One of the most addictive substances sold over the counter in stores across the nation may finally be treated like the health threat it is. A bill that would further restrict the marketing of tobacco products is working its way through Congress to a likely approval.
The Senate bill requires larger health warning on cigarette packages and would ban the use of terms like “light,” “mild” and “low tar” and end the use of candy flavorings. It also would restrict where and how tobacco products could be advertised. The House of Representatives approved a similar version of the bill in April that would give the Food and Drug Administration authority to regulate tobacco products. That would give the federal agency access to the ingredients in cigarettes and allow it to require changes in production to protect public health, a substantial step forward in clamping down on this deadly product.
If the Family Smoking and Tobacco Control Act passes Congress, President Obama — a struggling ex-smoker — has pledged to sign it.
The effort to treat tobacco like a drug dates back decades. Rep. Henry Waxman, a Democrat from California who co-sponsored the current bill, first worked for such restrictions in the 1980s. At a hearing before the Energy and Commerce Committee in 1994, tobacco executives said nicotine was not addictive. Since then, Rep. Waxman has said, public attitudes have changed; although even in 1994, the denials were received with disdain by most Americans.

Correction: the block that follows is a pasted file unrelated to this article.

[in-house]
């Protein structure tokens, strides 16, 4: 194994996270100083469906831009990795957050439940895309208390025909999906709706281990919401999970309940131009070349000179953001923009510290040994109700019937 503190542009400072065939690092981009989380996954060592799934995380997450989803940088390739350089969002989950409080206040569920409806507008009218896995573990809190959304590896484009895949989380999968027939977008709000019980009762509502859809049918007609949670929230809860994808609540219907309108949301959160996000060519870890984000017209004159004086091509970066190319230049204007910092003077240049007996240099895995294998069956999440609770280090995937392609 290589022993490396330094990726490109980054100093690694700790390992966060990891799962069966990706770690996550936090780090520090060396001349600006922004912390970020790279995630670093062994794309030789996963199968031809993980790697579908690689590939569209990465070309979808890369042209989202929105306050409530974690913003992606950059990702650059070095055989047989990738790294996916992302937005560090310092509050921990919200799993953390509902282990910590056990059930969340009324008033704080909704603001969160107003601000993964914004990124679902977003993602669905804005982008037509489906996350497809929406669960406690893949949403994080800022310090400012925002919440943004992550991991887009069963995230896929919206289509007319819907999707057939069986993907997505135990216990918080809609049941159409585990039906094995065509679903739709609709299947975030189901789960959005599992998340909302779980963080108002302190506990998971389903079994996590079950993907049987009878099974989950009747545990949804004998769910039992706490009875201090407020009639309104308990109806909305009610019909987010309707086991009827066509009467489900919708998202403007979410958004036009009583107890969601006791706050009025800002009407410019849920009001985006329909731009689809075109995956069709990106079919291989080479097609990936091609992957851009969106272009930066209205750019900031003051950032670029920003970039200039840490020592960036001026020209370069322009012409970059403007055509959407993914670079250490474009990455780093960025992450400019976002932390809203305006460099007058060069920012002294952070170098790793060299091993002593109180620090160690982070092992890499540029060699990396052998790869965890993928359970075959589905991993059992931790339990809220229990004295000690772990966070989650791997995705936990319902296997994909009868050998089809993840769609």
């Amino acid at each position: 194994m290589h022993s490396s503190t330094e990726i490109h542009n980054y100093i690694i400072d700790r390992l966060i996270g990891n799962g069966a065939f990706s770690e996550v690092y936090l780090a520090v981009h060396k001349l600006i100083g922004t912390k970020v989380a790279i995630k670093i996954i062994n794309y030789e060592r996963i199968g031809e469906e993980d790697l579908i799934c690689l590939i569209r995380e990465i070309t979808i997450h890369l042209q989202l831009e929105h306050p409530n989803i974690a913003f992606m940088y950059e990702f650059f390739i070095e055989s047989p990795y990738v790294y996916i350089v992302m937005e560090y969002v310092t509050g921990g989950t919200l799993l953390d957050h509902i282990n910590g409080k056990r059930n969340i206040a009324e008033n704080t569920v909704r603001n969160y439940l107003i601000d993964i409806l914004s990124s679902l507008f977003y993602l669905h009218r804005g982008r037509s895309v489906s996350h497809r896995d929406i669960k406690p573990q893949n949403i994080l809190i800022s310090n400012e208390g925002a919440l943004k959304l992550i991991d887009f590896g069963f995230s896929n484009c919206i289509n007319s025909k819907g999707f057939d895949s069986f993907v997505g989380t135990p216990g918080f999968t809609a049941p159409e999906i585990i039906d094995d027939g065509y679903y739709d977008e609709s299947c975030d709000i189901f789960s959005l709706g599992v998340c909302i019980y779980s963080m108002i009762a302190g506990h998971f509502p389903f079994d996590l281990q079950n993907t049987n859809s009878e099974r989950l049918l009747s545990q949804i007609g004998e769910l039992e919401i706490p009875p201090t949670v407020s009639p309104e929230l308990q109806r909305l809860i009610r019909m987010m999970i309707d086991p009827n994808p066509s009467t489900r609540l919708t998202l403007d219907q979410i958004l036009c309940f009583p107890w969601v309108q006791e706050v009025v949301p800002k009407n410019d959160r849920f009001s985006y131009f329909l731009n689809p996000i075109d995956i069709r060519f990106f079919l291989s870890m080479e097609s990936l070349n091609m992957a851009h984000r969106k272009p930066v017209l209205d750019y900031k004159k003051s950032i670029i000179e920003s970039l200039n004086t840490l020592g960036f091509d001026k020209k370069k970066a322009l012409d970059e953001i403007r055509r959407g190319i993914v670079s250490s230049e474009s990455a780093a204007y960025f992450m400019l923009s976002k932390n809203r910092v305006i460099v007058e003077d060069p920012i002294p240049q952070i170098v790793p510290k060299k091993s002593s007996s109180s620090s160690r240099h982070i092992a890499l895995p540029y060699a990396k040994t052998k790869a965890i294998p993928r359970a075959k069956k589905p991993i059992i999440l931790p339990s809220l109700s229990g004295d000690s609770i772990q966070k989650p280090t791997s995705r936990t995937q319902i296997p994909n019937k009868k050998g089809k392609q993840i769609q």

Sen. Dick Durbin, D-Illinois, co-authored the 1990 bill to ban smoking on airplanes. “It’s historic that we’re finally saying tobacco needs to be regulated,” he told USA Today, and added that the current bill will save millions of lives.
And it’s not just Democrats who have been willing to take on the powerful tobacco lobby. Sen. John McCain, R-Arizona, worked to pass a similar bill to have the FDA regulate tobacco in 1998.
Two of the big three tobacco companies are predicting economic pain for farmers and others in the business. That may not be hyperbole. But tobacco companies and those whose businesses rely on the sale of cigarettes and other tobacco products did not need a crystal ball to see the diminished place the substance would have in the future. Those with vision should have begun diversifying and moving away from reliance on tobacco, lucrative though it has been.
There have been many red-letter days in the fight against tobacco. The biggest may have come in 1965, when the surgeon general endorsed a report linking smoking to lung cancer. Yet the Campaign for Tobacco-Free Kids reports that tobacco use is still the country’s top cause of preventable death, responsible for killing more than 400,000 Americans each year. A much smaller percentage of Americans smoke now than in 1965, but the number dying from tobacco use has not changed.
This law will not be the final nail in tobacco’s coffin, but it is an important one.